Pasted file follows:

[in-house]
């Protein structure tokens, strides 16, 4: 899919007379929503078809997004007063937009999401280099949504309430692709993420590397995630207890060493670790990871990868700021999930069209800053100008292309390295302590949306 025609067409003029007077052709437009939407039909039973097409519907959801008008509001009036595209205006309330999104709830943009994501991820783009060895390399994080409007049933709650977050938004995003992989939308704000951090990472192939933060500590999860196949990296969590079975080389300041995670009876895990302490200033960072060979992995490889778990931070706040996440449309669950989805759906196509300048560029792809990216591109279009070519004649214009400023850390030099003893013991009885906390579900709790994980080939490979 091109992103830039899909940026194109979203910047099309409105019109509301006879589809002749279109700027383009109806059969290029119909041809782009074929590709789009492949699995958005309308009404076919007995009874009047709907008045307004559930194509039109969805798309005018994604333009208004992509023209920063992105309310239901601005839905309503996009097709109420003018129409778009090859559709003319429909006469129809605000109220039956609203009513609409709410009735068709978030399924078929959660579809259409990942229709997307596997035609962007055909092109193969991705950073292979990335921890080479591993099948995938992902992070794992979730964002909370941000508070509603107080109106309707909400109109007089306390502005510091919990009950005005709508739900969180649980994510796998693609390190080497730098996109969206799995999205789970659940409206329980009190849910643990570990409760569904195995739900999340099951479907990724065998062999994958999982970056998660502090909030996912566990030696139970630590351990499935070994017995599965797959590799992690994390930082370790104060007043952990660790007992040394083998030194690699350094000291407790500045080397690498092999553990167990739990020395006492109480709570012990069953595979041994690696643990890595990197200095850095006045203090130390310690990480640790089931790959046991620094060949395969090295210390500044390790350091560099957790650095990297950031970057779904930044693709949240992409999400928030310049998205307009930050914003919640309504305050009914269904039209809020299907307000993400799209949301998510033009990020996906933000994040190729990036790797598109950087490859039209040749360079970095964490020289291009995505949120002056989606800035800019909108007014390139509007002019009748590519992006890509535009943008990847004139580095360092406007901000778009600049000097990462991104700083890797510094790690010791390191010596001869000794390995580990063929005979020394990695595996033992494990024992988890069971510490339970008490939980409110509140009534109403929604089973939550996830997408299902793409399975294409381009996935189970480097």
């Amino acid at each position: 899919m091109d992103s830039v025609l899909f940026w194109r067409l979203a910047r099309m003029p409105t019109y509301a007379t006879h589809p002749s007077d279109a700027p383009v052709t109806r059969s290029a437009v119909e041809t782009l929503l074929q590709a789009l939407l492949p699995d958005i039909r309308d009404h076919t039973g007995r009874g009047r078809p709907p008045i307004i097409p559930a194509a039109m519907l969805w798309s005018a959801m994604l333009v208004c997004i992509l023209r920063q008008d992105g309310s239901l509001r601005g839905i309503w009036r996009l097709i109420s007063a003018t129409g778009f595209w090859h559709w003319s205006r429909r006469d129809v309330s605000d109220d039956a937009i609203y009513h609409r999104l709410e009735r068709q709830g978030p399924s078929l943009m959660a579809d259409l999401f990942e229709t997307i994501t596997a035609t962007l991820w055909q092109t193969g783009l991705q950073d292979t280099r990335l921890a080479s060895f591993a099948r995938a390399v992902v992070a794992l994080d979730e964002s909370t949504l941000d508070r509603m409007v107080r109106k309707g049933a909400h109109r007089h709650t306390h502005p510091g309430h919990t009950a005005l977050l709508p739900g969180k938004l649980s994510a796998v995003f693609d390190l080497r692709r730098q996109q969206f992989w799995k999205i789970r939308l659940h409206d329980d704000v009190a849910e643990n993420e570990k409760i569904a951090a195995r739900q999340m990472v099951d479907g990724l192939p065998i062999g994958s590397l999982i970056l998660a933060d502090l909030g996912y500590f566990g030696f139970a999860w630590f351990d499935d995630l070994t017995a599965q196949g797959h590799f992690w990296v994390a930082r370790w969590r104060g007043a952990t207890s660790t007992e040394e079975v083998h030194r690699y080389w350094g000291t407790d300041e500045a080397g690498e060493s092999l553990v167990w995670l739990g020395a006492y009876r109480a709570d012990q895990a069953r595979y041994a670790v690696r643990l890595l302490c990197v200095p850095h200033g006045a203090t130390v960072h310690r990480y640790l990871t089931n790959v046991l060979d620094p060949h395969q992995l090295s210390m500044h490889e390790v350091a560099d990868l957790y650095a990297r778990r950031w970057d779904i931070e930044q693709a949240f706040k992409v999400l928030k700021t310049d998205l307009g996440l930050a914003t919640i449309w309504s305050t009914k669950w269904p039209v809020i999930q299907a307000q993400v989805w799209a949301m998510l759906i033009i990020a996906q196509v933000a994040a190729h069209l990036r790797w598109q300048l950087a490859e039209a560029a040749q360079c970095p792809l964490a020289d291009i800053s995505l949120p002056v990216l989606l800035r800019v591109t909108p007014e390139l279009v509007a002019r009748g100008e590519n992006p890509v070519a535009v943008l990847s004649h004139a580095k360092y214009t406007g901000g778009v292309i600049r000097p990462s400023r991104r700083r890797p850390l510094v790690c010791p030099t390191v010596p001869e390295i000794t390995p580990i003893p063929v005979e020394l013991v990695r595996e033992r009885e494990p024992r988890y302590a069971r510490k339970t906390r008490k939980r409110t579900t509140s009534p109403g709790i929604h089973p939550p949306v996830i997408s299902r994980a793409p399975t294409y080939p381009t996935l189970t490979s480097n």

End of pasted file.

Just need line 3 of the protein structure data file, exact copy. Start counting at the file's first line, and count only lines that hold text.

């Amino acid at each position: 899919m091109d992103s830039v025609l899909f940026w194109r067409l979203a910047r099309m003029p409105t019109y509301a007379t006879h589809p002749s007077d279109a700027p383009v052709t109806r059969s290029a437009v119909e041809t782009l929503l074929q590709a789009l939407l492949p699995d958005i039909r309308d009404h076919t039973g007995r009874g009047r078809p709907p008045i307004i097409p559930a194509a039109m519907l969805w798309s005018a959801m994604l333009v208004c997004i992509l023209r920063q008008d992105g309310s239901l509001r601005g839905i309503w009036r996009l097709i109420s007063a003018t129409g778009f595209w090859h559709w003319s205006r429909r006469d129809v309330s605000d109220d039956a937009i609203y009513h609409r999104l709410e009735r068709q709830g978030p399924s078929l943009m959660a579809d259409l999401f990942e229709t997307i994501t596997a035609t962007l991820w055909q092109t193969g783009l991705q950073d292979t280099r990335l921890a080479s060895f591993a099948r995938a390399v992902v992070a794992l994080d979730e964002s909370t949504l941000d508070r509603m409007v107080r109106k309707g049933a909400h109109r007089h709650t306390h502005p510091g309430h919990t009950a005005l977050l709508p739900g969180k938004l649980s994510a796998v995003f693609d390190l080497r692709r730098q996109q969206f992989w799995k999205i789970r939308l659940h409206d329980d704000v009190a849910e643990n993420e570990k409760i569904a951090a195995r739900q999340m990472v099951d479907g990724l192939p065998i062999g994958s590397l999982i970056l998660a933060d502090l909030g996912y500590f566990g030696f139970a999860w630590f351990d499935d995630l070994t017995a599965q196949g797959h590799f992690w990296v994390a930082r370790w969590r104060g007043a952990t207890s660790t007992e040394e079975v083998h030194r690699y080389w350094g000291t407790d300041e500045a080397g690498e060493s092999l553990v167990w995670l739990g020395a006492y009876r109480a709570d012990q895990a069953r595979y041994a670790v690696r643990l890595l302490c990197v200095p850095h200033g006045a203090t130390v960072h310690r990480y640790l990871t089931n790959v046991l060979d620094p060949h395969q992995l090295s210390m500044h490889e390790v350091a560099d990868l957790y650095a990297r778990r950031w970057d779904i931070e930044q693709a949240f706040k992409v999400l928030k700021t310049d998205l307009g996440l930050a914003t919640i449309w309504s305050t009914k669950w269904p039209v809020i999930q299907a307000q993400v989805w799209a949301m998510l759906i033009i990020a996906q196509v933000a994040a190729h069209l990036r790797w598109q300048l950087a490859e039209a560029a040749q360079c970095p792809l964490a020289d291009i800053s995505l949120p002056v990216l989606l800035r800019v591109t909108p007014e390139l279009v509007a002019r009748g100008e590519n992006p890509v070519a535009v943008l990847s004649h004139a580095k360092y214009t406007g901000g778009v292309i600049r000097p990462s400023r991104r700083r890797p850390l510094v790690c010791p030099t390191v010596p001869e390295i000794t390995p580990i003893p063929v005979e020394l013991v990695r595996e033992r009885e494990p024992r988890y302590a069971r510490k339970t906390r008490k939980r409110t579900t509140s009534p109403g709790i929604h089973p939550p949306v996830i997408s299902r994980a793409p399975t294409y080939p381009t996935l189970t490979s480097n």